“Almost Famous,” a stage adaptation of the acclaimed 2000 film about a teenager who travels with a rock band while endeavoring to become a music journalist, will close on Broadway on Jan. 8 after an unsuccessfully short run.
The musical, which had one of the season’s biggest budgets and best-known brands, began previews Oct. 3 and opened Nov. 3. The reviews were mostly not good; in The New York Times, the critic Jesse Green wrote that, despite the film’s charms, “the stage musical misses every opportunity to be the sharp, smart entertainment it might have been.”
The show’s grosses have been so-so, and insufficient to consistently cover its running costs: during the week that ended Dec. 11, it grossed $765,060, while playing to houses that were only three-quarters full. At the time of its closing “Almost Famous,” which stars Casey Likes, Drew Gehling, Anika Larsen, Solea Pfeiffer and Chris Wood, will have had 30 preview performances and 77 regular performances.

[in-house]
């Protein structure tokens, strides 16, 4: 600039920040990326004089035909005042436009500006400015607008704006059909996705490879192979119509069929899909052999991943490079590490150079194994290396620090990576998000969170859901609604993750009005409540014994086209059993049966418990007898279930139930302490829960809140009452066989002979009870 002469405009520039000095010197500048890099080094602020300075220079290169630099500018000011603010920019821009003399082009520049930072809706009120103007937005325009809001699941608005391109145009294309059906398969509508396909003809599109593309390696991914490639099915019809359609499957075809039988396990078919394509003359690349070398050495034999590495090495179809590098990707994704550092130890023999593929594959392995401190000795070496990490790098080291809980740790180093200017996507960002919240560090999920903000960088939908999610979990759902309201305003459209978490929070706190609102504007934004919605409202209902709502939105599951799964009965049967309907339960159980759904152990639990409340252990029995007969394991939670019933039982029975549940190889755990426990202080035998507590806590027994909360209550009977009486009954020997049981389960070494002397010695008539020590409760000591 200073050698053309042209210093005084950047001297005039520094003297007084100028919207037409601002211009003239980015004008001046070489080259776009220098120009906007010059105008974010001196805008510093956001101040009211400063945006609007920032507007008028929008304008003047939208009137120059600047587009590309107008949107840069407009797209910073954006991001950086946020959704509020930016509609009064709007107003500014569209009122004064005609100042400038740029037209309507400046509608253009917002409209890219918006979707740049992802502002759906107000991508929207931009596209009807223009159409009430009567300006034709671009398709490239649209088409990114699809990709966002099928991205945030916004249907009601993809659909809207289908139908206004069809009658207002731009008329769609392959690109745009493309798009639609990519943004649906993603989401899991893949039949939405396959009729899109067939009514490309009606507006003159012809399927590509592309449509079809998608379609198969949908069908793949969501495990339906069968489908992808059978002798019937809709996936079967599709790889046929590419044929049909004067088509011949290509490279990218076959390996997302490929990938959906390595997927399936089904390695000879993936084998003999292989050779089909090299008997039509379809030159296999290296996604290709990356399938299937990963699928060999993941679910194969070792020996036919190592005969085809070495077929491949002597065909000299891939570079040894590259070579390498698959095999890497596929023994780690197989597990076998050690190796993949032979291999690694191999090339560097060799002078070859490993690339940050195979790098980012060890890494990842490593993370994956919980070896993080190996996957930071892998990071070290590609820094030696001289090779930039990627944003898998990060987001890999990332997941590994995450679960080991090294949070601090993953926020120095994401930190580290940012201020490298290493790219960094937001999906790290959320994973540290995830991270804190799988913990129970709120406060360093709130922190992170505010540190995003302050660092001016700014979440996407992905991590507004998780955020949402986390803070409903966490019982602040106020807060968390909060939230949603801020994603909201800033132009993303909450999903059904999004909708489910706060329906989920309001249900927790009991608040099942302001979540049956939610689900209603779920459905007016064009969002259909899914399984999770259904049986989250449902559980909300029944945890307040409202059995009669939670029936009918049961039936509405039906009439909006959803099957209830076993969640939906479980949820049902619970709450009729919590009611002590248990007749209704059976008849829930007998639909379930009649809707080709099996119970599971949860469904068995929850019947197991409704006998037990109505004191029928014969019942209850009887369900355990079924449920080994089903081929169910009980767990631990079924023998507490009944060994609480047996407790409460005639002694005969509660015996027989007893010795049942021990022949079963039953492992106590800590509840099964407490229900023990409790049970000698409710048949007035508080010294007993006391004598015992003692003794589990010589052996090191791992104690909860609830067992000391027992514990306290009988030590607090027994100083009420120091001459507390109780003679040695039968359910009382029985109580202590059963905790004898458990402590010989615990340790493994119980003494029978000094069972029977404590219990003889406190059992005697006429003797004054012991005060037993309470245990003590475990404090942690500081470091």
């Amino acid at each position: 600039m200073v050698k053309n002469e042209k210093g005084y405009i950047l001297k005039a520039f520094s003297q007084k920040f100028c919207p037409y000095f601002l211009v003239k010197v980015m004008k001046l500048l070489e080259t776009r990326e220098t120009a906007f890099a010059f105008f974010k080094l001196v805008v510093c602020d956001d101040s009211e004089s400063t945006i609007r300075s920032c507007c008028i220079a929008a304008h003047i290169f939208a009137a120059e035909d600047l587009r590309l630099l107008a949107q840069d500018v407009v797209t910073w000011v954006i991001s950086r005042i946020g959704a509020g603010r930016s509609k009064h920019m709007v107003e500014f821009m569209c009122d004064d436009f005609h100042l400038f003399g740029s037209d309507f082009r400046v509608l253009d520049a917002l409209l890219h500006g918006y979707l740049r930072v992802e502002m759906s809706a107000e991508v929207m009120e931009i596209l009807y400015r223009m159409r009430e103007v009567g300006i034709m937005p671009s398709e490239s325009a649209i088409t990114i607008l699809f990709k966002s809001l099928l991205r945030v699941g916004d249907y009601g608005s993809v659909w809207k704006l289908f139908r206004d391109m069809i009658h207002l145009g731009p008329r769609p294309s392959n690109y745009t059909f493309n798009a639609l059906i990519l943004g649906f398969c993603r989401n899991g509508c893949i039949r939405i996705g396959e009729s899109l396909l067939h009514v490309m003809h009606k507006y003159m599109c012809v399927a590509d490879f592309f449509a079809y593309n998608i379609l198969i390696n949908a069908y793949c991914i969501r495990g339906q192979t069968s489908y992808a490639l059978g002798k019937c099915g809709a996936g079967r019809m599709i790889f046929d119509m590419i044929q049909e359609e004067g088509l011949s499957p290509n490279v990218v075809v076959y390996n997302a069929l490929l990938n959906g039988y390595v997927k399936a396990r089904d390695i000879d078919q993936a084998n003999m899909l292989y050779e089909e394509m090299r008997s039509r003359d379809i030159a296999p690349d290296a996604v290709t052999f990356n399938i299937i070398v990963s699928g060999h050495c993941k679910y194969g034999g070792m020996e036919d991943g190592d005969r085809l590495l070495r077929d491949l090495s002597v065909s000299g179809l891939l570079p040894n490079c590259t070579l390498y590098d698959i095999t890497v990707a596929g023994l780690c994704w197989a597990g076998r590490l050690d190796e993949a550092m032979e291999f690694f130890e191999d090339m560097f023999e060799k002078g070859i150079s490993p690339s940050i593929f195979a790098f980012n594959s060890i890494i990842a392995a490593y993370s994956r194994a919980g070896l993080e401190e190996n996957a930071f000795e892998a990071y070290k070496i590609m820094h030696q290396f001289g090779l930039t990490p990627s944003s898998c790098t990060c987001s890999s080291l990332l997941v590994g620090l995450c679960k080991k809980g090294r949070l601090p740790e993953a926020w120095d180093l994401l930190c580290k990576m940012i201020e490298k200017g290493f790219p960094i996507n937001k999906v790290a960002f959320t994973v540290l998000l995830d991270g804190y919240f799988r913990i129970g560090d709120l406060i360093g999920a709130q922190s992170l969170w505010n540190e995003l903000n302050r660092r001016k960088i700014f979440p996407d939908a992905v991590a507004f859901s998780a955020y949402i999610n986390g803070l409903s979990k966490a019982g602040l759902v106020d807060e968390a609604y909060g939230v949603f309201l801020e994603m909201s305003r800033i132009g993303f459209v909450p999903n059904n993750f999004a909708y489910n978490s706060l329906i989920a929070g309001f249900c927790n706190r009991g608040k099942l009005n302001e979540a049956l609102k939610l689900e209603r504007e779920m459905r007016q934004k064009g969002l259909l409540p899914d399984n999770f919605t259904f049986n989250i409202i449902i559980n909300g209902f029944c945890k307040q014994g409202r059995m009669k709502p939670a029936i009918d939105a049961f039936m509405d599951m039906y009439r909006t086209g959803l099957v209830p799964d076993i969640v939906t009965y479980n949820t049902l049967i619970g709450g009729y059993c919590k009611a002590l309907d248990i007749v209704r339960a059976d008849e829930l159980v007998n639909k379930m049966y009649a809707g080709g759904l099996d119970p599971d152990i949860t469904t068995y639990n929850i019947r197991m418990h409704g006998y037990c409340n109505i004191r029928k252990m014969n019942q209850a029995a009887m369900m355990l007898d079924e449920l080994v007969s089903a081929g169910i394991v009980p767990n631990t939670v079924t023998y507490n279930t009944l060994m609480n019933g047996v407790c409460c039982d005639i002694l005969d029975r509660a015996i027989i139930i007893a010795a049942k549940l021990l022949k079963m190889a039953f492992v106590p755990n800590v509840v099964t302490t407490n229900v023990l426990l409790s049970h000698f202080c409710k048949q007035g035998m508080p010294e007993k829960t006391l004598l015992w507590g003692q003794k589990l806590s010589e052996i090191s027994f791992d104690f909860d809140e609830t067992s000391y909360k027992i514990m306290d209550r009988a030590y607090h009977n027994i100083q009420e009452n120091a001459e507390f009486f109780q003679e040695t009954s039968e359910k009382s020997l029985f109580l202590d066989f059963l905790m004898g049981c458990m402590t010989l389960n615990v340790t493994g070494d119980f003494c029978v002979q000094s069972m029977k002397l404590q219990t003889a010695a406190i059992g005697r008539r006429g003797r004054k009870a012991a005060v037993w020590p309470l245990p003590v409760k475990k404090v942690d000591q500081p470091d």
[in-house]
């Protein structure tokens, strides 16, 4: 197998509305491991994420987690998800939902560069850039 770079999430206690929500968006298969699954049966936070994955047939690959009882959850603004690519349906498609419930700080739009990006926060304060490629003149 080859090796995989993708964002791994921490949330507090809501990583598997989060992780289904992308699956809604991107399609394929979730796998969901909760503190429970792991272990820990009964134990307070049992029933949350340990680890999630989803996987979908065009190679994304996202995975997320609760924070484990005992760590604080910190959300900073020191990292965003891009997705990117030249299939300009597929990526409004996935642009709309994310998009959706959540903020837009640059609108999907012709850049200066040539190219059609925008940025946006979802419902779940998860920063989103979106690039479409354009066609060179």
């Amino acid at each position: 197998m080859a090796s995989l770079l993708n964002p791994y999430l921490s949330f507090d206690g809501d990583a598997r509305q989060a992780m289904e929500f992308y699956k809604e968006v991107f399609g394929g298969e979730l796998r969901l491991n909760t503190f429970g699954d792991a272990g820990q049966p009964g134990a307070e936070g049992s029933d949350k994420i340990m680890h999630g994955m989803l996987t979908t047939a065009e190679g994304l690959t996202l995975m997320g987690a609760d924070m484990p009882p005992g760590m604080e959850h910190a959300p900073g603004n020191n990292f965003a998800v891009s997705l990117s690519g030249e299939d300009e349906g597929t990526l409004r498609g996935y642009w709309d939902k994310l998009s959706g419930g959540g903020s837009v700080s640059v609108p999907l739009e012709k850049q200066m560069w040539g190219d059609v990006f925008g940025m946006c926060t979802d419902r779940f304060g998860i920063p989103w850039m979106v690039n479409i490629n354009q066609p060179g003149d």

The musical is a passion project for Cameron Crowe, who won an Oscar for the film’s screenplay, which was based on his experiences as an adolescent (he also directed the film). Crowe wrote the musical’s book, while Tom Kitt composed the new music, and the two collaborated on the lyrics. The show, directed by Jeremy Herrin, also features a few pre-existing songs, the best known of which is Elton John’s “Tiny Dancer.”
“Almost Famous,” produced by Lia Vollack and Michael Cassel, was capitalized for up to $18 million, according to a filing with the Securities and Exchange Commission. It has not recouped that money; the producers hope that the show will fare better beyond Broadway. (A cast album is to be released March 17, and the producers said in a statement that they anticipate “many productions in communities across the country and world, for years to come.” One probable destination: Australia, where Cassel is one of the biggest commercial producers.)
Like Crowe himself, the show spent its formative period in San Diego: It had a pre-Broadway production in 2019 at the Old Globe Theater there. The Los Angeles Times declared it “an unqualified winner.”